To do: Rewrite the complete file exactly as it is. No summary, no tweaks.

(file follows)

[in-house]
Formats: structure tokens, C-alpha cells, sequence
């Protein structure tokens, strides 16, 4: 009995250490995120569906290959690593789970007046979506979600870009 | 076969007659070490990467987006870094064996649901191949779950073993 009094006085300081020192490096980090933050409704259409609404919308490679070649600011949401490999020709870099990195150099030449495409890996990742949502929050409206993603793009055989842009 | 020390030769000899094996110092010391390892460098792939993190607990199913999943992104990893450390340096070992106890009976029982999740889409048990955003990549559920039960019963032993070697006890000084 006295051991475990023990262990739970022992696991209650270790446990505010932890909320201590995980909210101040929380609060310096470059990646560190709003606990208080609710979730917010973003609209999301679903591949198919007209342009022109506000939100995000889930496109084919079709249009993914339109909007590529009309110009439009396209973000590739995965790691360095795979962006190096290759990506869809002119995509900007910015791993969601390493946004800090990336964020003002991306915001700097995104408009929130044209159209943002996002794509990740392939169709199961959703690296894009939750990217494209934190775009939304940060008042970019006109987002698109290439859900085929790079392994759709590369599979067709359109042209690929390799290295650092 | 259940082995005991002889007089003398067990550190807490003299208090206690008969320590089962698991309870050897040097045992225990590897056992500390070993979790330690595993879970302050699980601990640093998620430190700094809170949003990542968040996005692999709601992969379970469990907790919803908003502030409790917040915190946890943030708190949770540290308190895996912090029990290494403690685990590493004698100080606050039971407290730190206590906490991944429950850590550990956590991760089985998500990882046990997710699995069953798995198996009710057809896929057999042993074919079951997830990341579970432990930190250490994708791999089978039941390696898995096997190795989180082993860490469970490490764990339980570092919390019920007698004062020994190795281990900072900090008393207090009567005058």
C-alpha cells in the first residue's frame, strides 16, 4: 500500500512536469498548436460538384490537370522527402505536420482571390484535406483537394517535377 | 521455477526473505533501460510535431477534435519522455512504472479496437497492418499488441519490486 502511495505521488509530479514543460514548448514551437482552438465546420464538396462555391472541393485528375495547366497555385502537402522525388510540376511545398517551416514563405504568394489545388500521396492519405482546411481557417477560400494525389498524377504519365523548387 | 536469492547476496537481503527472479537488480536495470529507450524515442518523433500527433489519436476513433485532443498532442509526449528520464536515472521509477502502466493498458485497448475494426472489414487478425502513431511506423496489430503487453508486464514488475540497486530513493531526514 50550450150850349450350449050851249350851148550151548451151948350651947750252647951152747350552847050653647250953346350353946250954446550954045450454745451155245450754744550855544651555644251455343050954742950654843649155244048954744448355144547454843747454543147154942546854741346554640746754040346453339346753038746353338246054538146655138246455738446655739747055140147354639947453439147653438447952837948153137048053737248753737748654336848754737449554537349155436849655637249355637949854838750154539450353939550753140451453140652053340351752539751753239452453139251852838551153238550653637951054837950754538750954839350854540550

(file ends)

[in-house]
Formats: structure tokens, C-alpha cells, sequence
């Protein structure tokens, strides 16, 4: 009995250490995120569906290959690593789970007046979506979600870009 | 076969007659070490990467987006870094064996649901191949779950073993 009094006085300081020192490096980090933050409704259409609404919308490679070649600011949401490999020709870099990195150099030449495409890996990742949502929050409206993603793009055989842009 | 020390030769000899094996110092010391390892460098792939993190607990199913999943992104990893450390340096070992106890009976029982999740889409048990955003990549559920039960019963032993070697006890000084 006295051991475990023990262990739970022992696991209650270790446990505010932890909320201590995980909210101040929380609060310096470059990646560190709003606990208080609710979730917010973003609209999301679903591949198919007209342009022109506000939100995000889930496109084919079709249009993914339109909007590529009309110009439009396209973000590739995965790691360095795979962006190096290759990506869809002119995509900007910015791993969601390493946004800090990336964020003002991306915001700097995104408009929130044209159209943002996002794509990740392939169709199961959703690296894009939750990217494209934190775009939304940060008042970019006109987002698109290439859900085929790079392994759709590369599979067709359109042209690929390799290295650092 | 259940082995005991002889007089003398067990550190807490003299208090206690008969320590089962698991309870050897040097045992225990590897056992500390070993979790330690595993879970302050699980601990640093998620430190700094809170949003990542968040996005692999709601992969379970469990907790919803908003502030409790917040915190946890943030708190949770540290308190895996912090029990290494403690685990590493004698100080606050039971407290730190206590906490991944429950850590550990956590991760089985998500990882046990997710699995069953798995198996009710057809896929057999042993074919079951997830990341579970432990930190250490994708791999089978039941390696898995096997190795989180082993860490469970490490764990339980570092919390019920007698004062020994190795281990900072900090008393207090009567005058």
C-alpha cells in the first residue's frame, strides 16, 4: 500500500512536469498548436460538384490537370522527402505536420482571390484535406483537394517535377 | 521455477526473505533501460510535431477534435519522455512504472479496437497492418499488441519490486 502511495505521488509530479514543460514548448514551437482552438465546420464538396462555391472541393485528375495547366497555385502537402522525388510540376511545398517551416514563405504568394489545388500521396492519405482546411481557417477560400494525389498524377504519365523548387 | 536469492547476496537481503527472479537488480536495470529507450524515442518523433500527433489519436476513433485532443498532442509526449528520464536515472521509477502502466493498458485497448475494426472489414487478425502513431511506423496489430503487453508486464514488475540497486530513493531526514 50550450150850349450350449050851249350851148550151548451151948350651947750252647951152747350552847050653647250953346350353946250954446550954045450454745451155245450754744550855544651555644251455343050954742950654843649155244048954744448355144547454843747454543147154942546854741346554640746754040346453339346753038746353338246054538146655138246455738446655739747055140147354639947453439147653438447952837948153137048053737248753737748654336848754737449554537349155436849655637249355637949854838750154539450353939550753140451453140652053340351752539751753239452453139251852838551153238550653637951054837950754538750954839350854540550